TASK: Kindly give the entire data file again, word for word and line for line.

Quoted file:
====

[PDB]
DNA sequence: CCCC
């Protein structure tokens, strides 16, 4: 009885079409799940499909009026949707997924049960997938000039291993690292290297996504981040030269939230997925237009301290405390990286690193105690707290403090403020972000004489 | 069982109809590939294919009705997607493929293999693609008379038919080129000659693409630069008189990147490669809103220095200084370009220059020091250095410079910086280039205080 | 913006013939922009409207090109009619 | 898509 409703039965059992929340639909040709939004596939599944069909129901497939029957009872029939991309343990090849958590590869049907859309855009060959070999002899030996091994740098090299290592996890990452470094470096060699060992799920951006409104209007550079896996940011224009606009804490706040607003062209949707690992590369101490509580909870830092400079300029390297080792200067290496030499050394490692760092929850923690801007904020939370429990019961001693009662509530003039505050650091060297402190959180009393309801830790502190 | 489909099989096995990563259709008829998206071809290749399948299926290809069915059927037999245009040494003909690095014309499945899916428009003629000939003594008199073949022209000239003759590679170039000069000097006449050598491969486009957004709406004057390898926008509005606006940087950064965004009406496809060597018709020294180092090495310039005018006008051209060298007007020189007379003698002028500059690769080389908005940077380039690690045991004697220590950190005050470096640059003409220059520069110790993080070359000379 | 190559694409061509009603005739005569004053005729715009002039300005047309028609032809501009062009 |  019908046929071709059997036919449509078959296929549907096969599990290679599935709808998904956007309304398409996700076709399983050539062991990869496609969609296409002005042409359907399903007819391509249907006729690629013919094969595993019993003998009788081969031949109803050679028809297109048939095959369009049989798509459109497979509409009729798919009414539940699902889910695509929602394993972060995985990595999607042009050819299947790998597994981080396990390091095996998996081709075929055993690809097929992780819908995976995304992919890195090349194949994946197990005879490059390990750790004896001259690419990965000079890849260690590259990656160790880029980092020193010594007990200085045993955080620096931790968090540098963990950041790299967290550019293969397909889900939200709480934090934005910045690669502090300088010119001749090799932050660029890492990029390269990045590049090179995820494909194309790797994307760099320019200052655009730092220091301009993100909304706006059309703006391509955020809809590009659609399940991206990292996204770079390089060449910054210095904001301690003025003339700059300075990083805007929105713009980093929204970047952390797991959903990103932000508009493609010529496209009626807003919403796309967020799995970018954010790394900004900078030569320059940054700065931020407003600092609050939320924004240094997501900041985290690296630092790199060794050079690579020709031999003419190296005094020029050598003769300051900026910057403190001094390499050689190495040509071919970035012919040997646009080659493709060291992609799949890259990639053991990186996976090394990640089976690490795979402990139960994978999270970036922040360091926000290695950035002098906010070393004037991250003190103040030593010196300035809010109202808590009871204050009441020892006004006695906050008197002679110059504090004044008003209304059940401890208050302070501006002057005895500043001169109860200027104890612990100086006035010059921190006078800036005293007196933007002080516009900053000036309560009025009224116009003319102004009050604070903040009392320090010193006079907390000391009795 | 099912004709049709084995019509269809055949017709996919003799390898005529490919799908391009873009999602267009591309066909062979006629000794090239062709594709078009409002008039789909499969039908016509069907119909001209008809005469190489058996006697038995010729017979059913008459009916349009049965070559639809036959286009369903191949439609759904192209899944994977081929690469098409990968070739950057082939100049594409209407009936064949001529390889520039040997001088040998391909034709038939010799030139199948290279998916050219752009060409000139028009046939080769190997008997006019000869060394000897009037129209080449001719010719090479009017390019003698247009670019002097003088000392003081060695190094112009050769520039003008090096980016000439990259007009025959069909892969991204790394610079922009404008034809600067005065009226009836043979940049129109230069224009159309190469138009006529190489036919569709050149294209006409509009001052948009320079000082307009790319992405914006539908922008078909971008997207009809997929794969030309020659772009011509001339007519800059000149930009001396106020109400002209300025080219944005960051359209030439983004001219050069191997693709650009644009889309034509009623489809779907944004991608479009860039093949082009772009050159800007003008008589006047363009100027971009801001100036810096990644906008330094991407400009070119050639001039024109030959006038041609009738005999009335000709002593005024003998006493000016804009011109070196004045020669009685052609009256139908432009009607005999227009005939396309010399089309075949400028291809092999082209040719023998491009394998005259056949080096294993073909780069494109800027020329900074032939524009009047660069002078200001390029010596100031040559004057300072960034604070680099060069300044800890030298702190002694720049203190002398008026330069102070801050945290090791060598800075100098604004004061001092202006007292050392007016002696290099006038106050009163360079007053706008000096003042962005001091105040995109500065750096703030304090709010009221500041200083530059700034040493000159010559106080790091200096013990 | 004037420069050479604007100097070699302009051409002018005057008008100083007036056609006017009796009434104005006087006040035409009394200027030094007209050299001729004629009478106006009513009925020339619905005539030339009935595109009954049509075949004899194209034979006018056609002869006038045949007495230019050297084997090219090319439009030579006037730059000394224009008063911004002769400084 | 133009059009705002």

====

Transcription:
[PDB]
DNA sequence: CCCC
């Protein structure tokens, strides 16, 4: 009885079409799940499909009026949707997924049960997938000039291993690292290297996504981040030269939230997925237009301290405390990286690193105690707290403090403020972000004489 | 069982109809590939294919009705997607493929293999693609008379038919080129000659693409630069008189990147490669809103220095200084370009220059020091250095410079910086280039205080 | 913006013939922009409207090109009619 | 898509 409703039965059992929340639909040709939004596939599944069909129901497939029957009872029939991309343990090849958590590869049907859309855009060959070999002899030996091994740098090299290592996890990452470094470096060699060992799920951006409104209007550079896996940011224009606009804490706040607003062209949707690992590369101490509580909870830092400079300029390297080792200067290496030499050394490692760092929850923690801007904020939370429990019961001693009662509530003039505050650091060297402190959180009393309801830790502190 | 489909099989096995990563259709008829998206071809290749399948299926290809069915059927037999245009040494003909690095014309499945899916428009003629000939003594008199073949022209000239003759590679170039000069000097006449050598491969486009957004709406004057390898926008509005606006940087950064965004009406496809060597018709020294180092090495310039005018006008051209060298007007020189007379003698002028500059690769080389908005940077380039690690045991004697220590950190005050470096640059003409220059520069110790993080070359000379 | 190559694409061509009603005739005569004053005729715009002039300005047309028609032809501009062009 |  019908046929071709059997036919449509078959296929549907096969599990290679599935709808998904956007309304398409996700076709399983050539062991990869496609969609296409002005042409359907399903007819391509249907006729690629013919094969595993019993003998009788081969031949109803050679028809297109048939095959369009049989798509459109497979509409009729798919009414539940699902889910695509929602394993972060995985990595999607042009050819299947790998597994981080396990390091095996998996081709075929055993690809097929992780819908995976995304992919890195090349194949994946197990005879490059390990750790004896001259690419990965000079890849260690590259990656160790880029980092020193010594007990200085045993955080620096931790968090540098963990950041790299967290550019293969397909889900939200709480934090934005910045690669502090300088010119001749090799932050660029890492990029390269990045590049090179995820494909194309790797994307760099320019200052655009730092220091301009993100909304706006059309703006391509955020809809590009659609399940991206990292996204770079390089060449910054210095904001301690003025003339700059300075990083805007929105713009980093929204970047952390797991959903990103932000508009493609010529496209009626807003919403796309967020799995970018954010790394900004900078030569320059940054700065931020407003600092609050939320924004240094997501900041985290690296630092790199060794050079690579020709031999003419190296005094020029050598003769300051900026910057403190001094390499050689190495040509071919970035012919040997646009080659493709060291992609799949890259990639053991990186996976090394990640089976690490795979402990139960994978999270970036922040360091926000290695950035002098906010070393004037991250003190103040030593010196300035809010109202808590009871204050009441020892006004006695906050008197002679110059504090004044008003209304059940401890208050302070501006002057005895500043001169109860200027104890612990100086006035010059921190006078800036005293007196933007002080516009900053000036309560009025009224116009003319102004009050604070903040009392320090010193006079907390000391009795 | 099912004709049709084995019509269809055949017709996919003799390898005529490919799908391009873009999602267009591309066909062979006629000794090239062709594709078009409002008039789909499969039908016509069907119909001209008809005469190489058996006697038995010729017979059913008459009916349009049965070559639809036959286009369903191949439609759904192209899944994977081929690469098409990968070739950057082939100049594409209407009936064949001529390889520039040997001088040998391909034709038939010799030139199948290279998916050219752009060409000139028009046939080769190997008997006019000869060394000897009037129209080449001719010719090479009017390019003698247009670019002097003088000392003081060695190094112009050769520039003008090096980016000439990259007009025959069909892969991204790394610079922009404008034809600067005065009226009836043979940049129109230069224009159309190469138009006529190489036919569709050149294209006409509009001052948009320079000082307009790319992405914006539908922008078909971008997207009809997929794969030309020659772009011509001339007519800059000149930009001396106020109400002209300025080219944005960051359209030439983004001219050069191997693709650009644009889309034509009623489809779907944004991608479009860039093949082009772009050159800007003008008589006047363009100027971009801001100036810096990644906008330094991407400009070119050639001039024109030959006038041609009738005999009335000709002593005024003998006493000016804009011109070196004045020669009685052609009256139908432009009607005999227009005939396309010399089309075949400028291809092999082209040719023998491009394998005259056949080096294993073909780069494109800027020329900074032939524009009047660069002078200001390029010596100031040559004057300072960034604070680099060069300044800890030298702190002694720049203190002398008026330069102070801050945290090791060598800075100098604004004061001092202006007292050392007016002696290099006038106050009163360079007053706008000096003042962005001091105040995109500065750096703030304090709010009221500041200083530059700034040493000159010559106080790091200096013990 | 004037420069050479604007100097070699302009051409002018005057008008100083007036056609006017009796009434104005006087006040035409009394200027030094007209050299001729004629009478106006009513009925020339619905005539030339009935595109009954049509075949004899194209034979006018056609002869006038045949007495230019050297084997090219090319439009030579006037730059000394224009008063911004002769400084 | 133009059009705002």